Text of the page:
In Christianity, the phrase 'original sin' refers to the concept that Adam's sin in Genesis 3 resulted in a 'fall' of all humanity. Adam's sin corrupted his nature, his very being, and he passed that corruption on. All humans are 'born sinners'; they are born under the condition of Adam's sinful nature, and so are condemned by default of existing.
This concept persists in nearly all forms of Western Christianity, but it has been challenged on multiple fronts.
From one moral approach, many find the idea that all humans are responsible for Adam's guilt to be contrary to the repeated declaration in the bible that no one is responsible for someone else's sins. Such a thing would be unjust. These people retain the idea of a 'sin nature', that Adam 'infected' humanity as a whole with a corrupted nature that inclines everyone toward sin, but they reject the idea that Adam's guilt has been imputed upon his descendants.
From another moral approach, many others find the notion that children may be condemned for having this sin nature to be even worse. Children are ignorant, they have no awareness of 'sin', so how can they be held responsible for whatever sins they might commit? So these people craft a balancing doctrine called 'the age of accountability': children are innocent of their sins until they reach an age when they can understand what they're doing.
And further still, from a scientific approach, the widespread acceptance of biological evolution as a fact poses a simple problem: not all humanity is descended from a single man. Even if the idea of the 'sin nature' is true, and even if Adam was a literal human individual living a few thousand years ago, not all humanity would be descended from him, so not all humanity would have this 'sin nature'.
These are points Christians should consider if they insist on the doctrine of 'original sin', but they are not what I want to address. My concern here is the textual origin of this doctrine.
From a historical standpoint, the first person to articulate this idea of 'original sin' and the consequent 'sin nature' was Augustine, in the early fifth century AD. Augustine wrote:
The apostle, however, has declared concerning the first man, that 'in him all sinned' […] that is, who had not yet sinned of their own individual will, as Adam did, but had drawn from him original sin, 'who is the figure of him that was to come,' because in him was constituted the form of condemnation to his future progeny, who should spring from him by natural descent; so that from one all men were born to a condemnation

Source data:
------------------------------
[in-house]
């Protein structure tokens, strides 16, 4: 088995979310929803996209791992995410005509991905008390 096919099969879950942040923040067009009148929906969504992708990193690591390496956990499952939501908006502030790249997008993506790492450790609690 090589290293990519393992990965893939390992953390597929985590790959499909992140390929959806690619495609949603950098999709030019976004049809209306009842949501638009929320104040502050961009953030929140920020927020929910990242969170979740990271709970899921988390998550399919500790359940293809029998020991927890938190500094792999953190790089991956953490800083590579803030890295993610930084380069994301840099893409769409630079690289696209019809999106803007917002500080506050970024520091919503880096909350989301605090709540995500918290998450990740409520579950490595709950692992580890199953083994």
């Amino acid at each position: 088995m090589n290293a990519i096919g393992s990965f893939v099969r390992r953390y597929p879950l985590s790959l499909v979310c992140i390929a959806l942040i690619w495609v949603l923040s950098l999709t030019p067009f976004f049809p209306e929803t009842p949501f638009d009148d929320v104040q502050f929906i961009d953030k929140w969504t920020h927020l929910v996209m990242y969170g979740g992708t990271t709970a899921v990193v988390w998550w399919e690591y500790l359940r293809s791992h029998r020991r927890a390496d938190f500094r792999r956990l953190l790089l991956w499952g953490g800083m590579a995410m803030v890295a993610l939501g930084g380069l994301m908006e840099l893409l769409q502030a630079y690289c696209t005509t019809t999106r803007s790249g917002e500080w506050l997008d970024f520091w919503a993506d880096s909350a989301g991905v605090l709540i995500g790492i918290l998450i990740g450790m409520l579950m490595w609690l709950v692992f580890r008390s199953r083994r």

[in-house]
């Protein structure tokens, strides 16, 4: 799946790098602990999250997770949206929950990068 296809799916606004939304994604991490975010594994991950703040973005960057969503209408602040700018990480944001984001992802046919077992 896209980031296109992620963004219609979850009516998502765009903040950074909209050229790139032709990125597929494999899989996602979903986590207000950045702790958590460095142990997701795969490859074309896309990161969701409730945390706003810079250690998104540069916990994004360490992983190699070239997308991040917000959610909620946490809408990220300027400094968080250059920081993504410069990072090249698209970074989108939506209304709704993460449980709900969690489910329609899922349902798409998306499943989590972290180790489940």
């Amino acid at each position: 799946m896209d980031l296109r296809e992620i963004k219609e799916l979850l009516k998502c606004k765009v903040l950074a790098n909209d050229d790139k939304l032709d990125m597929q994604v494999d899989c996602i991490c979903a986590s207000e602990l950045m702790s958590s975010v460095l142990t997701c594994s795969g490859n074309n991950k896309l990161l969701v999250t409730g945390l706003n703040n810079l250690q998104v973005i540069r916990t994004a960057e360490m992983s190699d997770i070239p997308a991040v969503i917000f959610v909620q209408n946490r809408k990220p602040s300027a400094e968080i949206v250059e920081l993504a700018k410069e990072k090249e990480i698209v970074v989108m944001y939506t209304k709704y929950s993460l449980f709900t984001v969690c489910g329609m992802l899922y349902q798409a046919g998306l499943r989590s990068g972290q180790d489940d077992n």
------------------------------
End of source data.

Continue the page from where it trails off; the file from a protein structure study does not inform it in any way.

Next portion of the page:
Augustine, On Merit and the Forgiveness of Sins 1.11-13
Augustine wrote in Latin, but barely knew Greek, so he relied on a Latin translation of biblical texts like Paul's letter to the Romans. The verse from which all of Augustine's idea of 'original sin' was derived is Romans 5.12, which in Latin said, in quo omnes peccaverunt. This translated the Greek phrase εφ ω παντες ημαρτον.
The issue here is that Augustine was working with an unclear Latin translation of Romans, resulting in a severe misinterpretation of what Paul actually wrote.
Augustine wrote that every human suffers death because we inherit guilt from Adam:
Therefore, just as sin came into the world through one man, and death came through sin, and so death spread to all; in him all sinned (in quo omnes peccaverunt)
Paul wrote that every human suffers death because we have our own guilt:
Therefore, just as sin came into the world through one man, and death came through sin, and so death spread to all because all have sinned (εφ ω παντες ημαρτον)
Augustine says people are condemned for being; their existence is marred by sin, so everyone deserves to be punished for Adam's guilt.
Paul says people are condemned for doing; their existence is not corrupted, their immoral choices are the problem.
Augustine's idea of sin is completely unrecognizable to the Jewish idea of sin. Judaism doesn't think of sin as a nature humans have, as a condition we're born in, or whatever. Sins are immoral choices. It's something we do, not something we are.
In contrast to Augustine, Paul was deliberately writing in broad strokes, grouping all of humanity alongside Adam so that he could set up his typology between 'Adam' (us) and Jesus. The earthly, mortal 'Adam' (us) is brought to life by the heavenly, immortal Jesus. (What Paul expresses in Romans 5 is identical to what he writes in 1 Corinthians 15, when talking about resurrection.)
Paul was expressing traditional Jewish idea of sin, but he was doing it with sweeping, apocalyptic language. When we look at another apocalyptic text from the period, written by a Jew who didn't follow Jesus, we find he wrote about sin exactly the same way as Paul did:
Therefore, just as sin came into the world through one man, and death came through sin, and so death spread to all because all have sinned […] because of the one man’s trespass, death exercised dominion through that one
Romans 5 (c AD 58)
For although Adam sinned first and brought untimely death upon all humanity, each of those who has been born from him has prepared for his own soul the coming torment. […] So Adam is not the cause, with an exception of his own soul, but each of us has been the Adam of his own soul.
2 Baruch 54 (c AD 100)